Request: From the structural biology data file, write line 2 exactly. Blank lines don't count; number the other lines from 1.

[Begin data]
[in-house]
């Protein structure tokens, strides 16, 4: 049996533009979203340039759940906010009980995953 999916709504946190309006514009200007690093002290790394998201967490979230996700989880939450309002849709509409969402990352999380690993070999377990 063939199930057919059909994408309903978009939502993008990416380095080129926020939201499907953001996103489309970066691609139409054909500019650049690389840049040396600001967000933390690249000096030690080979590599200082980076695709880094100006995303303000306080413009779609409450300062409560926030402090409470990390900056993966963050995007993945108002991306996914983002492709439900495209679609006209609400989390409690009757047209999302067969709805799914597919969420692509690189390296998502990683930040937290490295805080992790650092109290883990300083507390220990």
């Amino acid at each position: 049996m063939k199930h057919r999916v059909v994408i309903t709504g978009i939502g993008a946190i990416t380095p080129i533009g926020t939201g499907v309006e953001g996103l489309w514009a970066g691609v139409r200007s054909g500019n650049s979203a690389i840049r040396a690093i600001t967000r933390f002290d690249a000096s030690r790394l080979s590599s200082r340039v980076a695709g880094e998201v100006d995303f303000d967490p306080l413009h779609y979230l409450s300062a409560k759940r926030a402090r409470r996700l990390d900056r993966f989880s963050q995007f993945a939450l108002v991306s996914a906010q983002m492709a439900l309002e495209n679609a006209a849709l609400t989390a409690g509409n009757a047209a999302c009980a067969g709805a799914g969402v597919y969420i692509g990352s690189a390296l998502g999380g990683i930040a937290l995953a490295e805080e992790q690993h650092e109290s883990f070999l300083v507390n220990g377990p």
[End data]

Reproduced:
């Protein structure tokens, strides 16, 4: 049996533009979203340039759940906010009980995953 999916709504946190309006514009200007690093002290790394998201967490979230996700989880939450309002849709509409969402990352999380690993070999377990 063939199930057919059909994408309903978009939502993008990416380095080129926020939201499907953001996103489309970066691609139409054909500019650049690389840049040396600001967000933390690249000096030690080979590599200082980076695709880094100006995303303000306080413009779609409450300062409560926030402090409470990390900056993966963050995007993945108002991306996914983002492709439900495209679609006209609400989390409690009757047209999302067969709805799914597919969420692509690189390296998502990683930040937290490295805080992790650092109290883990300083507390220990």